The top-ranking few in the map room when Hitler revealed his Ardennes plans expressed serious doubts. Gen. Heinz Guderian, acting chief of staff for the Army High Com­mand (Obe­rkom­mando des Heeres, OKH) and directly respon­si­ble for mili­tary oper­a­tions on the Eastern Front, urged Hitler to give priority to attacking the Soviets, now on East Prussia’s border. Col. Gen. Alfred Jodl, repre­senting the Armed Forces High Com­mand (Ober­kom­mando der Wehr­macht, OKW) respon­sible for managing the war on the Western Front, warned of matériel short­ages and the West’s aerial suprem­acy over the pro­jected battle zone. Field Marshal Gerd von Rund­stedt, whom Hitler had reap­pointed Com­man­der in Chief West, was “stag­gered,” saying later: “It was obvi­ous to me that the avail­able forces were far too small for such an extremely ambi­tious plan.” Field Marshal Walther Model, Hitler’s choice to com­mand the Ardennes offensive, fumed: “This damned thing hasn’t got a leg to stand on.”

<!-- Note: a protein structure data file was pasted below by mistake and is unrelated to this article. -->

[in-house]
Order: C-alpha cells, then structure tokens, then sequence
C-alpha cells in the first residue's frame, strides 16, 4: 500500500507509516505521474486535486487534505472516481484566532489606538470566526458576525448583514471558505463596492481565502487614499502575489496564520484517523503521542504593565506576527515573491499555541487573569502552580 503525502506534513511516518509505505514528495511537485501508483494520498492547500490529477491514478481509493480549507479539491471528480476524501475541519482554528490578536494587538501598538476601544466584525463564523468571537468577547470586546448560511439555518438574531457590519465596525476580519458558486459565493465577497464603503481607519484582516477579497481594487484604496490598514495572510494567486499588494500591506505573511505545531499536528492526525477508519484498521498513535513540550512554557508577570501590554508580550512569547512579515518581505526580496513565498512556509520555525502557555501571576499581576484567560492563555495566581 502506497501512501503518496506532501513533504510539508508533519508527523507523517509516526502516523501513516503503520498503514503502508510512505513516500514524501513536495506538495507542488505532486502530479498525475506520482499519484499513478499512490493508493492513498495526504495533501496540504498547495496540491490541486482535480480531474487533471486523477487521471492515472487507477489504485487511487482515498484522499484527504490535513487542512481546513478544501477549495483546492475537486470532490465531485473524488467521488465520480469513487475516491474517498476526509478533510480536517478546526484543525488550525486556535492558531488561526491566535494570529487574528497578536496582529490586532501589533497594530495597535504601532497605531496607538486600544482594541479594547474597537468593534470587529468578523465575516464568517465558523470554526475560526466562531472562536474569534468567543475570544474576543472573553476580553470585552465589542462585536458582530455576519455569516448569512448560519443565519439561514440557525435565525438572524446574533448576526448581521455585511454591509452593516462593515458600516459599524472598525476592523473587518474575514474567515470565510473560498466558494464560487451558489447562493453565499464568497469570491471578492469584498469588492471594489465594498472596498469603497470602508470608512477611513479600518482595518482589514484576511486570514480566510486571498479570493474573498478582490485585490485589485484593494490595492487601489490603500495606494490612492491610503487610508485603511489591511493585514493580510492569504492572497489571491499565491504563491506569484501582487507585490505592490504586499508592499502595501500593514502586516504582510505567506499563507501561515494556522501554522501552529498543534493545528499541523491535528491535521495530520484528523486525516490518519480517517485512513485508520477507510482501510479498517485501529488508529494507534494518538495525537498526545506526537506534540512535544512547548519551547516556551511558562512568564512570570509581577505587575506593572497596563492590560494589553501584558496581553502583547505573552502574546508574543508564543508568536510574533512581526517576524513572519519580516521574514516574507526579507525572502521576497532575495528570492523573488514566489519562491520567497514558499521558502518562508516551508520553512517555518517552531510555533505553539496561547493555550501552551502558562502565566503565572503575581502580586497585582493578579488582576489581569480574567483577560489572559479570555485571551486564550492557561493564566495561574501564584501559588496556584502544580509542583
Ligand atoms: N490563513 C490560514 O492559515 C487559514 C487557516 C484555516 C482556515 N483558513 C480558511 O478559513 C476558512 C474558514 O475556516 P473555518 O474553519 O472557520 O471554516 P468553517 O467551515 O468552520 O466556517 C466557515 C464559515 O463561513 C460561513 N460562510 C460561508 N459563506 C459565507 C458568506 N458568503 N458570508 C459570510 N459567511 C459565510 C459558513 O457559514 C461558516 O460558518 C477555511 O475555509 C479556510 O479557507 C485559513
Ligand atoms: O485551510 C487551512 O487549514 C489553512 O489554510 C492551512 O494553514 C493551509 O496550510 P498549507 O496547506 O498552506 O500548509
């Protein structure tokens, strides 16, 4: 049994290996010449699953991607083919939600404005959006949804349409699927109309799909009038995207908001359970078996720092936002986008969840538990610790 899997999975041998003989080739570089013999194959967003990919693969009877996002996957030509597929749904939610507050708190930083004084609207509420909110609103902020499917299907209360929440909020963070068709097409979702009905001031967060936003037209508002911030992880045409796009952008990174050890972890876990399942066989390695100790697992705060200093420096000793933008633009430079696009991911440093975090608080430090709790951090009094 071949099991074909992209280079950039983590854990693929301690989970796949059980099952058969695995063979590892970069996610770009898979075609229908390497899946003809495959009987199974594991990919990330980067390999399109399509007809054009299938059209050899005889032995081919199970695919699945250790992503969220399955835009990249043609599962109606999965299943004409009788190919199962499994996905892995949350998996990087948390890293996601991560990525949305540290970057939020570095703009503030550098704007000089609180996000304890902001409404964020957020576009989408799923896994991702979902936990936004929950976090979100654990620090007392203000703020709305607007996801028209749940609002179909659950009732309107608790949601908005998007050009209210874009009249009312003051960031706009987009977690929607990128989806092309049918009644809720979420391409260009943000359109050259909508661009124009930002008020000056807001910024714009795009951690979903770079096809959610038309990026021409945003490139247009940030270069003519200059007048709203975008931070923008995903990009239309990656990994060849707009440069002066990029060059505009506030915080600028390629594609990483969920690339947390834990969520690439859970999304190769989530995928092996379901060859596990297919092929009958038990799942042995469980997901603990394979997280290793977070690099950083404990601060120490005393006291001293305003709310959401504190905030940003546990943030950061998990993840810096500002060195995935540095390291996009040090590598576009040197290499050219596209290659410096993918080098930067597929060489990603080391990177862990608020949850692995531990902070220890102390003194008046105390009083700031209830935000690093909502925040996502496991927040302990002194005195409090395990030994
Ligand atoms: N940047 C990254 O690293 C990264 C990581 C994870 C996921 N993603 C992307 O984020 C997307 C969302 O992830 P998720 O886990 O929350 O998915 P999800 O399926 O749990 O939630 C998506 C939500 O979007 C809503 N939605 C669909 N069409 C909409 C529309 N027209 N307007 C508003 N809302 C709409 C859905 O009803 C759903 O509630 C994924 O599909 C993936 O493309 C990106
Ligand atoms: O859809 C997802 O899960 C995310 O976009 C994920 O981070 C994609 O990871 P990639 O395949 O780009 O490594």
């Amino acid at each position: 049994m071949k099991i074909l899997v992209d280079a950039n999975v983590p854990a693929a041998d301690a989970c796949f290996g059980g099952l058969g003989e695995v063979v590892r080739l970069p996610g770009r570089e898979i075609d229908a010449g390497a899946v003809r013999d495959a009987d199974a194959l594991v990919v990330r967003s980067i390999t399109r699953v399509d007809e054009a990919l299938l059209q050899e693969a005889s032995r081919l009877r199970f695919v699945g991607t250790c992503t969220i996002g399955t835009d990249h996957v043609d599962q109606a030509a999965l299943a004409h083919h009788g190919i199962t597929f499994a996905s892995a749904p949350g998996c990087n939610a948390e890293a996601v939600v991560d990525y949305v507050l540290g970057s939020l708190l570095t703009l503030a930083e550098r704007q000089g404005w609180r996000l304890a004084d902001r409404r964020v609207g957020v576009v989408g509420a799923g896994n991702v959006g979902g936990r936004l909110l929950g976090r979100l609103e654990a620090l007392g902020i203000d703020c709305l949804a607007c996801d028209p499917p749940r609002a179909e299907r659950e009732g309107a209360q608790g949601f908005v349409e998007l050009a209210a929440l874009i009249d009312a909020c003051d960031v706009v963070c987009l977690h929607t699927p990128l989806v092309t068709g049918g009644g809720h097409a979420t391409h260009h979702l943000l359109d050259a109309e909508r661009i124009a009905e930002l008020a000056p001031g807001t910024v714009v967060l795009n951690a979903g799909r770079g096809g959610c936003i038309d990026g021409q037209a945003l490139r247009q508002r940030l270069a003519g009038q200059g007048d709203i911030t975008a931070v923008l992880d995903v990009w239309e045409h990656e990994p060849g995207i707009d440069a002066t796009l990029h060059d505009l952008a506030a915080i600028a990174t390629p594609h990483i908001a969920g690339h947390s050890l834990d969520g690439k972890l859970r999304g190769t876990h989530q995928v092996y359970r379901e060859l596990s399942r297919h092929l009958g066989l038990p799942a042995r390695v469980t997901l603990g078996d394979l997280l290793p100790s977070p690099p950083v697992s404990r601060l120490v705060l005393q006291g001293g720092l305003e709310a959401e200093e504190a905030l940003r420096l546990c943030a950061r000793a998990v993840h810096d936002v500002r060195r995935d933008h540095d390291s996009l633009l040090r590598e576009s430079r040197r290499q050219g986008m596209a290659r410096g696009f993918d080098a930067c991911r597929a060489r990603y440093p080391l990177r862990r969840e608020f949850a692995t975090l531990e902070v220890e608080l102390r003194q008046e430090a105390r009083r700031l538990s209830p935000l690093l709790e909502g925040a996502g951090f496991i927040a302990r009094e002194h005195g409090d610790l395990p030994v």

Still skeptical, the men in the map room dutifully lined up behind their Fuehrer. The OKW presented operational plans to Hitler in early October, and on Novem­ber 10, 1944, he issued the order to prepare for the Ardennes Offen­sive. Strict German secur­ity and a logis­tics marvel delivered 406,342 men, 557 Tiger and Panther tanks, 667 tank destroyers and assault guns, 1,261 other armored fighting vehicles, and 4,224 anti­tank and artil­lery pieces to the jumping-off point on the Belgian-Luxembourg border.

All this late-year activity to the east of Allied lines drew the atten­tion of senior com­manders and intel­li­gence agencies. Army group com­manders Mont­gom­ery and Brad­ley pro­fessed that the “situ­a­tion is such that [the enemy] can­not stage major offen­sive oper­a­tions.” Patton, com­mander of the U.S. Third Army, begged to differ. Not­with­standing the Allied high com­mand’s un­wor­ried mind­set, intel­li­gence reports con­tinued to hint at an alarming German build­up. Photo recon­nais­sance reported con­sid­er­able enemy activ­ity oppo­site Hodges’ U.S. First Army front. And German POWs revealed that a big attack was slated the week before Christ­mas. At 5:30 a.m., Decem­ber 16, 1944, Hitler launched his great German counterstroke, his last roll of the dice.